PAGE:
Past Exhibitions

at the Contemporary Art Gallery

Arcadia: The Recent Paintings of Bill Komodore

September 10 - October 16, 2009

In the exhibition Arcadia: The Recent Paintings of Bill Komodore, the autobiographical reveals aspects of the universal. What contemporary painter can you think of who can depict such universally appealing subject matter from such a varied personal history?  In this exhibit alone we see depictions of microphones abandoned on a stage (Oram Street Bash), a duck captured from a pond becomes a meal for a poor Tulane University student from Burma,  (Slow Cooked Duck), and a farewell tribute to Komodore’s much loved Toyota truck, (Goodbye Fluffymobile), render the myth of personal history into sagas worthy of painting and a life well lived. What he has mastered in these paintings is a sense of comic surprise. His above-mentioned paintings adhere to what Conrad Hyers has identified as the comic spirit in Zen when he writes, “There is often a kind of comic midwifery in the Socratic sense of a technique for precipitating (or provoking) an inner realization of the truth”. The Zen monk – painters understood this principle and exercised it often in their ink brush pictures. Compare Komodore’s Slow Cooked Duck, with Sengai Gibon’s  (1751 – 1837) Frog in Zen Meditation, and Hakuin Ekaku’s (1685 – 1768) Ant on a Stone Mill, and one can see that humor’s place in nature is basic and cross-cultural.

Not all of Komodore’s paintings are necessarily pointedly humorous. Some are simply awe struck.  Glow Worm was inspired by a trip Komodore and Shannon took to New Zealand where they discovered, set against a rock, millions of lights illuminating from threads extended out of the worm’s bodies. The dark green painting, Everlasting Tree, pays homage to an imagined tree that never dies. Arcadia is a real place, a land of Komodore’s ancestors, and as he has stated - in relationship to his painting, it is more; “Arcadia is the bucolic land of shepherds, beautiful nymphs, and satyrs. It is also a mystical place of the mind, a parallel universe where art is conceived and perceived. There, communication is instantaneous and leaves no doubt as to the seriousness of the work. Such work, conceived in the Arcadian landscape, needs a technique that appears simple but at a second glance is more complicated. This is the way of painting. Painting is viewed at a glance, yet in this, there is a time-consuming space. Like Heraclitus’ river, one cannot enter the same painting twice. What appears easy to traverse proves otherwise; the comic can be tragic, the bottom layer may be on top. This ambiguity enhances the meaning of a work.”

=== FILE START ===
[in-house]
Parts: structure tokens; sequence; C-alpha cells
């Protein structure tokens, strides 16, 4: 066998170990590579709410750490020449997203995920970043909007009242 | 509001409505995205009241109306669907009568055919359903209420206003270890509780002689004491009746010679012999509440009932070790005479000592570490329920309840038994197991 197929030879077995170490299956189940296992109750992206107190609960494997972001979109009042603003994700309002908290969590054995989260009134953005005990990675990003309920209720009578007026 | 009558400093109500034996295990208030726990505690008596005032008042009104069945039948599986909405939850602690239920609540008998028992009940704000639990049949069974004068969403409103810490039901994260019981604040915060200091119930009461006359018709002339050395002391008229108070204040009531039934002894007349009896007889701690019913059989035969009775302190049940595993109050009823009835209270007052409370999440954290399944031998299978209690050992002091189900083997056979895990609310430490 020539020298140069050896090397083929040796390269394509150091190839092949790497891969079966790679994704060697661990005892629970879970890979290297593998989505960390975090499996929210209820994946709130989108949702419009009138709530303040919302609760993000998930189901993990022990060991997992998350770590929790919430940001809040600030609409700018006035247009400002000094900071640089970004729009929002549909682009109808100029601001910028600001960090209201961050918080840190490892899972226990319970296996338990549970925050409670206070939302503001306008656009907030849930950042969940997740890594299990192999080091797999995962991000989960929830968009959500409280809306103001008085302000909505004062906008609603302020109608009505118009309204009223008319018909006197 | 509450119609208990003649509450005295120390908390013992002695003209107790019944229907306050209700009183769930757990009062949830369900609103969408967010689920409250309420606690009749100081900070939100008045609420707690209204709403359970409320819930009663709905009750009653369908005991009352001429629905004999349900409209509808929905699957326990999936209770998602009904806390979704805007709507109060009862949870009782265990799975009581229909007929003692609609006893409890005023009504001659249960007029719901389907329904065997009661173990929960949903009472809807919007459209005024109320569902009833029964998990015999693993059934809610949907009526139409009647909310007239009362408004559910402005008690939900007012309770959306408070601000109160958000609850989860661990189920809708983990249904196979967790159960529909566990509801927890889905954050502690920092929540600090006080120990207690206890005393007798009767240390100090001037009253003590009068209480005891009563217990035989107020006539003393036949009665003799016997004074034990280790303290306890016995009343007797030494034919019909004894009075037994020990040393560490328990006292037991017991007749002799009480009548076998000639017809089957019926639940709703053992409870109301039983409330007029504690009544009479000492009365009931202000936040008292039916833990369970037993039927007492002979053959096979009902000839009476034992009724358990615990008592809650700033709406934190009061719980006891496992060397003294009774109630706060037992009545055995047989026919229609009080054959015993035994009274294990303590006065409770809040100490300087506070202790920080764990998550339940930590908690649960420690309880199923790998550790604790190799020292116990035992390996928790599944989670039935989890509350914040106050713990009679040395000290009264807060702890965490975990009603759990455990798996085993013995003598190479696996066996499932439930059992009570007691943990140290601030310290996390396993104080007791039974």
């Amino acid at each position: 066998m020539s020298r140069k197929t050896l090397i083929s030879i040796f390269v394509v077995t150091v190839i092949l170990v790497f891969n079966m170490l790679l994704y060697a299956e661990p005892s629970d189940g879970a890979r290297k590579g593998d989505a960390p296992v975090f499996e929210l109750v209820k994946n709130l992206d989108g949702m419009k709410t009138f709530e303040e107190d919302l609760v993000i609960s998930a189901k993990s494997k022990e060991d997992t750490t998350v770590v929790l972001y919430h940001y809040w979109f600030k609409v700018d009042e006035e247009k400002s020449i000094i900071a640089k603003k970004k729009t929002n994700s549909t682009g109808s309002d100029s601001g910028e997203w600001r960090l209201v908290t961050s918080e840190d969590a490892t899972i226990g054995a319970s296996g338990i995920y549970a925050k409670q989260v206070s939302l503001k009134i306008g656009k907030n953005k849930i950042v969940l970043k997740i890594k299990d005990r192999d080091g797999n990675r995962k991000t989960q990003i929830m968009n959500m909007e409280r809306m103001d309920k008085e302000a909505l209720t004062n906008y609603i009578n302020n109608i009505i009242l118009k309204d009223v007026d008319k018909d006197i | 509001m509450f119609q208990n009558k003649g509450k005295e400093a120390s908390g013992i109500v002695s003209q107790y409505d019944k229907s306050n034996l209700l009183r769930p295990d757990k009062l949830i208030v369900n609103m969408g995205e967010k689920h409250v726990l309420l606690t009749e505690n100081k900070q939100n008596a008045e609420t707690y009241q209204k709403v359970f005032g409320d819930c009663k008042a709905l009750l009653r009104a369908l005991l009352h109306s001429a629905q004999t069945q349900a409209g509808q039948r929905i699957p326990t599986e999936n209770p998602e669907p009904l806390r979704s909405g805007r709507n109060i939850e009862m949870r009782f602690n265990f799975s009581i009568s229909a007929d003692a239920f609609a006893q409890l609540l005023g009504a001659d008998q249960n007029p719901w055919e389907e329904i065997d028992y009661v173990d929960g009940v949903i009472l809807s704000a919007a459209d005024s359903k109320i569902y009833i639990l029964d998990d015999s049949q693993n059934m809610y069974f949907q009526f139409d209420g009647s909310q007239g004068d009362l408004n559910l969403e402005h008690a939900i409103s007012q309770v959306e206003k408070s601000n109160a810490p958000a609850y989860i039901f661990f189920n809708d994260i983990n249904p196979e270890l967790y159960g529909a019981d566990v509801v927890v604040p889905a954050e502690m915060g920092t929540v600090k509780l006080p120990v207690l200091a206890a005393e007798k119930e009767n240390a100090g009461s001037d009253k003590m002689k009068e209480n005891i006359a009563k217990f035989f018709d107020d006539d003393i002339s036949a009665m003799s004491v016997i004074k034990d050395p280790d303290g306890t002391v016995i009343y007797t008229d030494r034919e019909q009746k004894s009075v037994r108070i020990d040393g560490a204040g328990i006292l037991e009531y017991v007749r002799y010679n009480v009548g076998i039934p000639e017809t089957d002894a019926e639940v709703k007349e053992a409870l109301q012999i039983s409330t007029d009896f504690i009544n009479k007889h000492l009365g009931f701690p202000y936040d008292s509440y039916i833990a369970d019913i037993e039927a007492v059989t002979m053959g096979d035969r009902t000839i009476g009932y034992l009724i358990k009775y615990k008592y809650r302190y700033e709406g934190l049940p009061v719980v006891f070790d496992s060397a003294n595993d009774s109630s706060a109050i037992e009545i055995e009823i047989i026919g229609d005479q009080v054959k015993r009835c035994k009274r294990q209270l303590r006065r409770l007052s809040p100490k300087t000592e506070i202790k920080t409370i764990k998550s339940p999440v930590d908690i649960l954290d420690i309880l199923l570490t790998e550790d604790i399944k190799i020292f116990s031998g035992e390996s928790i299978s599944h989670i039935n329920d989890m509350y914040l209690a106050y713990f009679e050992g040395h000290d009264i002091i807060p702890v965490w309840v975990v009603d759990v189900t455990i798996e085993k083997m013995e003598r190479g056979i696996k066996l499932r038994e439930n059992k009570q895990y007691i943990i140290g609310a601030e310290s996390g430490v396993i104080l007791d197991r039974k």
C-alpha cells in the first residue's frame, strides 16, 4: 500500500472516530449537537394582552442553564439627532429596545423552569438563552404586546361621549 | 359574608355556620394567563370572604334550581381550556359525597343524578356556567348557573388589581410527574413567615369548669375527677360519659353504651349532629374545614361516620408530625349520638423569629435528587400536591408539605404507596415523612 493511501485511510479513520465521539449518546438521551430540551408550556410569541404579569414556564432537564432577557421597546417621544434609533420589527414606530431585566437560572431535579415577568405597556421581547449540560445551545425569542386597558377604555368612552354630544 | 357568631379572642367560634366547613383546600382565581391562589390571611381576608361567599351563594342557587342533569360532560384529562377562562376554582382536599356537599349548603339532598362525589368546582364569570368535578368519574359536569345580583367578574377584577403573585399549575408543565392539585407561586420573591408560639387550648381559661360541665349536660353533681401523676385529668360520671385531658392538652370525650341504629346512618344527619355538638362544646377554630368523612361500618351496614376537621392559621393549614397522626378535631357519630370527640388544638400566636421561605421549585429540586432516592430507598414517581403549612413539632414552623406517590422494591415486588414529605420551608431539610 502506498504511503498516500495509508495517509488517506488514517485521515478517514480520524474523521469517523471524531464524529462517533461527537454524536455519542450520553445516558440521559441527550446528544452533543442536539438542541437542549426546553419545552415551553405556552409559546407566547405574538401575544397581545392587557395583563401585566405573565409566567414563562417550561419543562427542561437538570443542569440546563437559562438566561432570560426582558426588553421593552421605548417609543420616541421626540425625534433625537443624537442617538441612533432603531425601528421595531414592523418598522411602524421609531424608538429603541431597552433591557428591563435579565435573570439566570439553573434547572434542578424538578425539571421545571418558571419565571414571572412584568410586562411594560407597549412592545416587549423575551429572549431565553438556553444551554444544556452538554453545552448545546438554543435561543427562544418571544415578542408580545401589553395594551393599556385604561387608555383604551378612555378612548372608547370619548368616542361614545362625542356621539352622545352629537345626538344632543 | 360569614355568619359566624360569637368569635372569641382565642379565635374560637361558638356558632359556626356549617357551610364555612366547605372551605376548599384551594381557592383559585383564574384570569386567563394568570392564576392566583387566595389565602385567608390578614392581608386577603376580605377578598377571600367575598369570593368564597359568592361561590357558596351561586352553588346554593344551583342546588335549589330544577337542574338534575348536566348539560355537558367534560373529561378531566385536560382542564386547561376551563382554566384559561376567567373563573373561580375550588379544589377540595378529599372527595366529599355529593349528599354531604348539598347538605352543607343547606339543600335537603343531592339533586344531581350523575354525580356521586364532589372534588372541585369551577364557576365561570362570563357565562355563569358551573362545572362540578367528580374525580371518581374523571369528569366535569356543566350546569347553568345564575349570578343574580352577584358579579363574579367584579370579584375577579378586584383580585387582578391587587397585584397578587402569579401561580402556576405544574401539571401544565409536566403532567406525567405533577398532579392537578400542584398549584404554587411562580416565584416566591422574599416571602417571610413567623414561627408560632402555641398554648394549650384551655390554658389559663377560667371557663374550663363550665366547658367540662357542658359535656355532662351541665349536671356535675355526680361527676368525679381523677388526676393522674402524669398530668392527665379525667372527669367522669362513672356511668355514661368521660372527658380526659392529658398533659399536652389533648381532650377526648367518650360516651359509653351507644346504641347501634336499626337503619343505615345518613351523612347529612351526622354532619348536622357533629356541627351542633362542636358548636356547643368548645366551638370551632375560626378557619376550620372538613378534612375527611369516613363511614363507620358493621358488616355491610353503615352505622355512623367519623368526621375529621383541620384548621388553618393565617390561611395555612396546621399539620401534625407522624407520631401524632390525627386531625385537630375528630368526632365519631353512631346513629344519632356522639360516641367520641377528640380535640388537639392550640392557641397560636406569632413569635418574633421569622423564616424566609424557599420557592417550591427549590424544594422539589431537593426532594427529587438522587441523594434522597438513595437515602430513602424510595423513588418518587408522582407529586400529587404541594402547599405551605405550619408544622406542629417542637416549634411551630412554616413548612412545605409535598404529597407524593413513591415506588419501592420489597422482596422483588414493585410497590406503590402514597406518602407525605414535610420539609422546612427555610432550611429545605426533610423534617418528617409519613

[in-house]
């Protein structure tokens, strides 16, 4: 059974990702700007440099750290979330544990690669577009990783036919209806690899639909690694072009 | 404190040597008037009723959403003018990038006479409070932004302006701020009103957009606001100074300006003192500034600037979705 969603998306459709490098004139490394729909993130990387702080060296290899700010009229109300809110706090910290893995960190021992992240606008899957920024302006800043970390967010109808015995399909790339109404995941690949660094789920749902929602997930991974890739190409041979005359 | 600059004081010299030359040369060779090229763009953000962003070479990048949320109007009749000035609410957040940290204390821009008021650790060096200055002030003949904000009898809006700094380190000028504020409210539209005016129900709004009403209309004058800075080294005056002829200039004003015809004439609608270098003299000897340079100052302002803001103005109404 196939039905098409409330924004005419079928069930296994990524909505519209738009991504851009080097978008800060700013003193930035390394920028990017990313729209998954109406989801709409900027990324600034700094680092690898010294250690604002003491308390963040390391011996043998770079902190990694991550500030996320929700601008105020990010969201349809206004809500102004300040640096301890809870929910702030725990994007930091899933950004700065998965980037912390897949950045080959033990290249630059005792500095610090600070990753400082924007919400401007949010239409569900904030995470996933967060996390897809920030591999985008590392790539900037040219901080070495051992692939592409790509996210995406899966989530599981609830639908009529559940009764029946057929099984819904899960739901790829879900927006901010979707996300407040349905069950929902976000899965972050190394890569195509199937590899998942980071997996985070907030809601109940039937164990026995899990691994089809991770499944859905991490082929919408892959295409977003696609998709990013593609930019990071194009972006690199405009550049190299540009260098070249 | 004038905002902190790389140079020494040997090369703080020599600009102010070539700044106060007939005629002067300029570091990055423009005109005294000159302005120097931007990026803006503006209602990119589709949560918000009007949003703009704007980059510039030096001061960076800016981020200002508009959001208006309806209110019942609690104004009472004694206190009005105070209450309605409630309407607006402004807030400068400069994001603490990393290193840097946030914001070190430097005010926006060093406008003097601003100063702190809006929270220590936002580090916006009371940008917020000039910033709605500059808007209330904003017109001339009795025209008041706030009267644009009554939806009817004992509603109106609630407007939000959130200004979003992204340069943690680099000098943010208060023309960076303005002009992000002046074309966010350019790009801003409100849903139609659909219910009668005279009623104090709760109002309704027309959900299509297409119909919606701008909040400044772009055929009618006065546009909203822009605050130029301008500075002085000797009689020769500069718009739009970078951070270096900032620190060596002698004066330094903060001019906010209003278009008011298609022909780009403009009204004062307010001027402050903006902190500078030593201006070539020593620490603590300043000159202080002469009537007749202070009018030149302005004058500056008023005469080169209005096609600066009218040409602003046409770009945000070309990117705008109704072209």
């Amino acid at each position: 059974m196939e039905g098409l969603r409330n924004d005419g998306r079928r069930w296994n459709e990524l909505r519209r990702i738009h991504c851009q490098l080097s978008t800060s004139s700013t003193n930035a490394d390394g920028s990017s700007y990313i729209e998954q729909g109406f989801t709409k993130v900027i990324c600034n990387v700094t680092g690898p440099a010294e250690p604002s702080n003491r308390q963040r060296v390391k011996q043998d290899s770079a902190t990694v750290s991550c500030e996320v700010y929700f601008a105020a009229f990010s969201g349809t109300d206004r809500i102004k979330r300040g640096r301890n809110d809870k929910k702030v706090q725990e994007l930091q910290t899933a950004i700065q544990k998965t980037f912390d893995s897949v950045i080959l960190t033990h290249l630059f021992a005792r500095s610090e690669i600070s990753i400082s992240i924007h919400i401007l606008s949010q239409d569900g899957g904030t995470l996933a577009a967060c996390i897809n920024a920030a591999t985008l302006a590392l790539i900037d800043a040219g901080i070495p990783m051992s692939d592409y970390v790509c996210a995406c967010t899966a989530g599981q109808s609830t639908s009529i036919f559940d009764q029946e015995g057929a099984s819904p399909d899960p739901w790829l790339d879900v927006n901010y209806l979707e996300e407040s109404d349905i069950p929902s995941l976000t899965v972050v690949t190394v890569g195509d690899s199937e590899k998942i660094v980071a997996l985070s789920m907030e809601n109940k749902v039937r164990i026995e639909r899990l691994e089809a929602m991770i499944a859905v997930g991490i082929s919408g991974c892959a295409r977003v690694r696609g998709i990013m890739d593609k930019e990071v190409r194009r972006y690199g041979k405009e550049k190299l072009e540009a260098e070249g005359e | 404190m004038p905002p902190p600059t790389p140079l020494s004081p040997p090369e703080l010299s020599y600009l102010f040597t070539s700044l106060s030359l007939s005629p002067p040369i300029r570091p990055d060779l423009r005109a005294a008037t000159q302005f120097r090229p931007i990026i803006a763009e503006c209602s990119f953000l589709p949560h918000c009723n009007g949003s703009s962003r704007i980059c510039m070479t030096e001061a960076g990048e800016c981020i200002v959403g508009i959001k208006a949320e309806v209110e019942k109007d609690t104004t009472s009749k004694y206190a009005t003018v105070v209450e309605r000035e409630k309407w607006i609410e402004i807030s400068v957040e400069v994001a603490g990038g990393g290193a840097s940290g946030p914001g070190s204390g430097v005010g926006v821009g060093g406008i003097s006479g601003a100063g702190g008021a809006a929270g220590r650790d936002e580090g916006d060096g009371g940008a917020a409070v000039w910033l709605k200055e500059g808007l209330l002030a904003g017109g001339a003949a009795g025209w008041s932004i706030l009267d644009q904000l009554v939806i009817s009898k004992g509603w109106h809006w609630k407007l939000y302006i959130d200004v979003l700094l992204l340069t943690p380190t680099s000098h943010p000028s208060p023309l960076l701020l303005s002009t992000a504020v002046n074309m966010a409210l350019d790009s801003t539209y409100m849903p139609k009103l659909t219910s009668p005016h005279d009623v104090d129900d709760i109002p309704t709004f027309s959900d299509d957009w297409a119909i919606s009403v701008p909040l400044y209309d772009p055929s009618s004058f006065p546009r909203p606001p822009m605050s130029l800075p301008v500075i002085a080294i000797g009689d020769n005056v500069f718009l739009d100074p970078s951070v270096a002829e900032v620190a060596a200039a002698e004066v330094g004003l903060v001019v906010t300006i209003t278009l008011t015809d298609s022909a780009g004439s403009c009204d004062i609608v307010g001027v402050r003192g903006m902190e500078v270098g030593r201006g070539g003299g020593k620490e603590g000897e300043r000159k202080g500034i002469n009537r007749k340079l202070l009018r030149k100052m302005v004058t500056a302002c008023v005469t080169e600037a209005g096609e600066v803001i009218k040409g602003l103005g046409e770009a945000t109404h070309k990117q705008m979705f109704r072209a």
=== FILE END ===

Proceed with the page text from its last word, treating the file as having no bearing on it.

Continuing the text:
To visit Komodore in his studio home is a treat and a feast for the eyes. Large paintings are stacked in the living room, at times, twenty deep. A natural and gifted story teller, nearly everything in life seems of interest to him. He is casual about his past relationships with artists, some internationally known, including his friendship with Mark Rothko. On one visit to his home, I spotted framed in the corner of the room, an envelope, addressed to him from Giorgio Morandi, dated 1957, when Komodore was residing in Florida. The art world and its gossip is great fodder for storytelling, but it is the larger issues of human nature in all its hilarious twists and turns that really interest him and drive his painting. Mythology, history, sense of place and time are his autobiographical muses.

Over his long career Komodore has developed a sagacious knowledge of color and its optical traits. This he melds with the urgency of mark making that acts literally as gestural drawing, moving on and through his painted field of layered color. His entire picture must stand up to a sense of time-consuming space, and the ambiguity that exists between what is seen and what is felt. There is a giddy sense of surprise in viewing these paintings. In My Arcadia, a goat emerges out of a scumbled field of white, confronting in the lower right hand corner of the composition a tree trunk-shaped smokestack. Symbolically, the bucolic landscape encroaches upon the polluting city, creating an ambiguous colored space, or as Komodore has explained, “White creates a space that does not exist”.